The processis ofparticular importance for the treatment of loguminosae which in an unboiled condition contain poisonous substances, as is the case with most bean varieties. It is a well known fact that the toxicity of beans will disappear when they are boiled for a sufficient length of time. Practice has shown, however, that this is not always done in the correct way by those who use beans for the manufacture of foodstuffs, for instance bakers, and several times instances of poisoning, particularly caused by scarlet beans, have already occurred. In order to prevent with certainty the occurrence of cases of poisoning, it is therefore very useful to depoison the beans in a central plant prior to being used for foodstuffs. This is also made possible by the process according to the invention; it has appeared that, as a result of the boiling or steaming process according to the invention and the subsequent heating process, the poisonous properties will completely disappear, so that there is not the least objection to using poisonous scarlet beans or the like for the manufacture of foodstuffs, when treated by the process described. Tests on white mice, which are highly sensitive to the poison of scarlet beans, have confirmed this.
The products obtained in accordance with the invention can be used as such; as compared with the non-treated leguminosae, they do not only possess the advantage of swelling already in cold water, but also of having a better digestibility. They are further suitable for being mixed with other foodstuffs, for instance with flour mixtures for bakery purposes, in which case they have the advantage of not affecting unfavourably the water-binding capacity of the flour, and, with additions such as dried vegetables and the like, for the composition of dry soup preparations, from which, owing to the swelling properties of the product, nourishing soups can be prepared in a quick and easy way.
Ewample To kg. of white scarlet beans so much water is added that they are well submerged in it. They swell and absorb approximately their own weight of water. The swollen beans are steamed for 1 hour at atmospheric or slightly elevated pressure or boiled. The beans which have now become soft, are thoroughly mixed and comminuted, and subsequently treated in the manner customa y for manufacturing cold swelling starch. The dry product is ground and sieved on sieve No. 70.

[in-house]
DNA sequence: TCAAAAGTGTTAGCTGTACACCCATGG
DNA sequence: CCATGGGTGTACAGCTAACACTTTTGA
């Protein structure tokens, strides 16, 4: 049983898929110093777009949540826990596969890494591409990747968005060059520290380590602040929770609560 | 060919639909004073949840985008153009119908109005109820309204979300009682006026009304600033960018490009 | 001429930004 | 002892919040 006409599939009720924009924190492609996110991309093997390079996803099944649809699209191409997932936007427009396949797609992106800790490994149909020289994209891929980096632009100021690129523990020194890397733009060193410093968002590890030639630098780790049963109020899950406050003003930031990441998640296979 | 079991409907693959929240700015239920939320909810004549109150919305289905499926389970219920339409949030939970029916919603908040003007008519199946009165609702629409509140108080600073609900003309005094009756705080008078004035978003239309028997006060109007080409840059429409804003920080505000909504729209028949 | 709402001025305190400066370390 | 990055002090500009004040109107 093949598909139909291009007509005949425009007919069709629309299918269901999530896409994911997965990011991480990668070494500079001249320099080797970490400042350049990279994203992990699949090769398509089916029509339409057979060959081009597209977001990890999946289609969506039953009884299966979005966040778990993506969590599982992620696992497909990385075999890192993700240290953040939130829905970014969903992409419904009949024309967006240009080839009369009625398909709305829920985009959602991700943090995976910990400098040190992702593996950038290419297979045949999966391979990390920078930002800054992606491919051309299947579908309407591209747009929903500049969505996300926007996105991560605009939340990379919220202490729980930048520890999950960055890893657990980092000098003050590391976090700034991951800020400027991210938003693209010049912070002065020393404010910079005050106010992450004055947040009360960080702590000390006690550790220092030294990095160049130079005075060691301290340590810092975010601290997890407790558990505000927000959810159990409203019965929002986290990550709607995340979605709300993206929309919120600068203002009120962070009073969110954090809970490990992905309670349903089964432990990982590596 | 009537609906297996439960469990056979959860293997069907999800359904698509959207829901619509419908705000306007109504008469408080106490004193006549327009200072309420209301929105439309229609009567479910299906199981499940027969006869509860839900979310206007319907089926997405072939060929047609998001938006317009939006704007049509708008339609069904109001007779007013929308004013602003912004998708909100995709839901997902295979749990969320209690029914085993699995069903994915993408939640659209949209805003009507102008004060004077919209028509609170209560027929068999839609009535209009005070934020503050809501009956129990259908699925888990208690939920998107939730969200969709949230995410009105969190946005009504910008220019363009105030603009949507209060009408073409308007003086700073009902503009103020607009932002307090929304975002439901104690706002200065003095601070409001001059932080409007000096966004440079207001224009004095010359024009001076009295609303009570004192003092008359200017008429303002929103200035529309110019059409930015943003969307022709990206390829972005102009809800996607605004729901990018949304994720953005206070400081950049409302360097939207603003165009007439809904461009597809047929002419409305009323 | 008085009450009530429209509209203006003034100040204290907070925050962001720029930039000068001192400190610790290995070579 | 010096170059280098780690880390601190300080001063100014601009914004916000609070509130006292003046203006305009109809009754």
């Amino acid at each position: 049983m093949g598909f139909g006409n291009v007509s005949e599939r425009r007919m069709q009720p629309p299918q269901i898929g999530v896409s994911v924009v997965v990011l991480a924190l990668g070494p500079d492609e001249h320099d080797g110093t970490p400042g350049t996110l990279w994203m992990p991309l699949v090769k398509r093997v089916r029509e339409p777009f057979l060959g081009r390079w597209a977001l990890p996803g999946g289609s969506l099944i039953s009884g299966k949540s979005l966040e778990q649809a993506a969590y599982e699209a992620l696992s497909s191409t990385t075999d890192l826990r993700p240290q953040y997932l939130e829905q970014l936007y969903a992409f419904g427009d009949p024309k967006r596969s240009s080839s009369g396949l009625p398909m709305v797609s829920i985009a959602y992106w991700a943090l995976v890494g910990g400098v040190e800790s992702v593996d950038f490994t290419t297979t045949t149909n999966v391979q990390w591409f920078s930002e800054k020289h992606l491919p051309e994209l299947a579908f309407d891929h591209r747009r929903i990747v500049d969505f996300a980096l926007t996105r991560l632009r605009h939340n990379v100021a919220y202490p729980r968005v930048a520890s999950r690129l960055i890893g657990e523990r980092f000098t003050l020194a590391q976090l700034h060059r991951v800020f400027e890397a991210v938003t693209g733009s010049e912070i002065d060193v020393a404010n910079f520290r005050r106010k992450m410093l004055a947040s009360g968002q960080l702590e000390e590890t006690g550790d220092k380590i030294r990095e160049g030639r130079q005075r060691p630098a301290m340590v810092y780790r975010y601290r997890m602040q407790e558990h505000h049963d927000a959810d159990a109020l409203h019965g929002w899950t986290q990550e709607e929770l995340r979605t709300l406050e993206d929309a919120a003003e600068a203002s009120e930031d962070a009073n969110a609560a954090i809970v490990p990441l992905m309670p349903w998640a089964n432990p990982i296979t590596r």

1. A process of manufacturing dry foodstuffs in cooked condition from leguminosae comprising precooking the previously comminuted leguminosae for a period of at least half an hour, subsequently heating the precooked leguminosae in the presence of 50 200% of water, calculated on the dry material, on a rotary drum to a high temperature above the gelatinization point, while pressing out the mass under mechanical pressure to a thin cohesive layer whlchvis simlultane ously dried completely and comminuting the dry material.
2. A process according to clam]; 1 in which the dry material is comminuted to such fineness. as to pass a. YO-meshsieve.
3. A process of manufacturing-dry foodstuffs in cooked condition from poisonous beans comprising precooking the previously commi'nuted beans for a period of at least half an hour, subsequently heating the precooked leg-uminosae in the presence of 50-200% of water, calculated on the dry material, on a rotary drum to a, high temperature above the gelatinizatlon point, while REFERENCES CITED The following referenlces are of record in the file of this patent:
UNITED STATES PATENTS Number Name Date 2,141,364 Robinson Dec. 27, 1938 2,297,502 Rudolph Sept. 29, 1942 2,316,014 Alcott 1 Apr. 6, 1943 2,334,059 Bauer Nov. 9, 1943 2,343,149 Kr-ause Feb. 29, 1944 Huber 1 Dec. 25, 1945